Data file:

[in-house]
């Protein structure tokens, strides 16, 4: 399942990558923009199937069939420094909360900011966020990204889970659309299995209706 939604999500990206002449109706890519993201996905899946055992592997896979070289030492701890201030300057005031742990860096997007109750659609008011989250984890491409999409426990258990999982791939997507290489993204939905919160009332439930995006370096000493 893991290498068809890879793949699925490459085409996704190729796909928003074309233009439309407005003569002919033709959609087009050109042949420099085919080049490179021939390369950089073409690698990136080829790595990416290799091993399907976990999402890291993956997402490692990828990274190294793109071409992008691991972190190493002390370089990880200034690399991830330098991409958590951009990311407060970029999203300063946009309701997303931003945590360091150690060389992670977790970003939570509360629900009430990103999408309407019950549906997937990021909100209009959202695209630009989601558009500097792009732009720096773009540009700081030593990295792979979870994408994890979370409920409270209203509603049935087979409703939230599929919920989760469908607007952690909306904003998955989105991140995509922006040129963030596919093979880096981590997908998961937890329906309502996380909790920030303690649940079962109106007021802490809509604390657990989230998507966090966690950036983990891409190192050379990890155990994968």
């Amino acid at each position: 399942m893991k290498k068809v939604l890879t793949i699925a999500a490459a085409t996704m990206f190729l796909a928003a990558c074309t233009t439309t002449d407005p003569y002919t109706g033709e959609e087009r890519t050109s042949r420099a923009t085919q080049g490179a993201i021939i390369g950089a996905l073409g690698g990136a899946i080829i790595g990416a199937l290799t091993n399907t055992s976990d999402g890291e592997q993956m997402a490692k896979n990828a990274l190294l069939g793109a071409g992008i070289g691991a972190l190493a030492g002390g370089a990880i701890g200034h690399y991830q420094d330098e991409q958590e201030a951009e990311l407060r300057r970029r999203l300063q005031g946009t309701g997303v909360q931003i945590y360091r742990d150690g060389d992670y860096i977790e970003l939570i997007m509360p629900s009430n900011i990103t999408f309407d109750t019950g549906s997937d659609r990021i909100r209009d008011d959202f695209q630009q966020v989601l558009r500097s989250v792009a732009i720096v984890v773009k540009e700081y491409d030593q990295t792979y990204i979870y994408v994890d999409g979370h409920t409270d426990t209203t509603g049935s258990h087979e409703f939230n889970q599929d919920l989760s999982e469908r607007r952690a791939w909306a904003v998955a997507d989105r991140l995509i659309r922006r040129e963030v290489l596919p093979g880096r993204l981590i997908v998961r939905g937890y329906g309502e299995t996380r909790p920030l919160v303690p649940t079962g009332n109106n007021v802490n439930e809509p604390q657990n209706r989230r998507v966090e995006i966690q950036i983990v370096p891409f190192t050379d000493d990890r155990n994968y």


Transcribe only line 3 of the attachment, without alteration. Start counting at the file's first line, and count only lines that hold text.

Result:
């Amino acid at each position: 399942m893991k290498k068809v939604l890879t793949i699925a999500a490459a085409t996704m990206f190729l796909a928003a990558c074309t233009t439309t002449d407005p003569y002919t109706g033709e959609e087009r890519t050109s042949r420099a923009t085919q080049g490179a993201i021939i390369g950089a996905l073409g690698g990136a899946i080829i790595g990416a199937l290799t091993n399907t055992s976990d999402g890291e592997q993956m997402a490692k896979n990828a990274l190294l069939g793109a071409g992008i070289g691991a972190l190493a030492g002390g370089a990880i701890g200034h690399y991830q420094d330098e991409q958590e201030a951009e990311l407060r300057r970029r999203l300063q005031g946009t309701g997303v909360q931003i945590y360091r742990d150690g060389d992670y860096i977790e970003l939570i997007m509360p629900s009430n900011i990103t999408f309407d109750t019950g549906s997937d659609r990021i909100r209009d008011d959202f695209q630009q966020v989601l558009r500097s989250v792009a732009i720096v984890v773009k540009e700081y491409d030593q990295t792979y990204i979870y994408v994890d999409g979370h409920t409270d426990t209203t509603g049935s258990h087979e409703f939230n889970q599929d919920l989760s999982e469908r607007r952690a791939w909306a904003v998955a997507d989105r991140l995509i659309r922006r040129e963030v290489l596919p093979g880096r993204l981590i997908v998961r939905g937890y329906g309502e299995t996380r909790p920030l919160v303690p649940t079962g009332n109106n007021v802490n439930e809509p604390q657990n209706r989230r998507v966090e995006i966690q950036i983990v370096p891409f190192t050379d000493d990890r155990n994968y």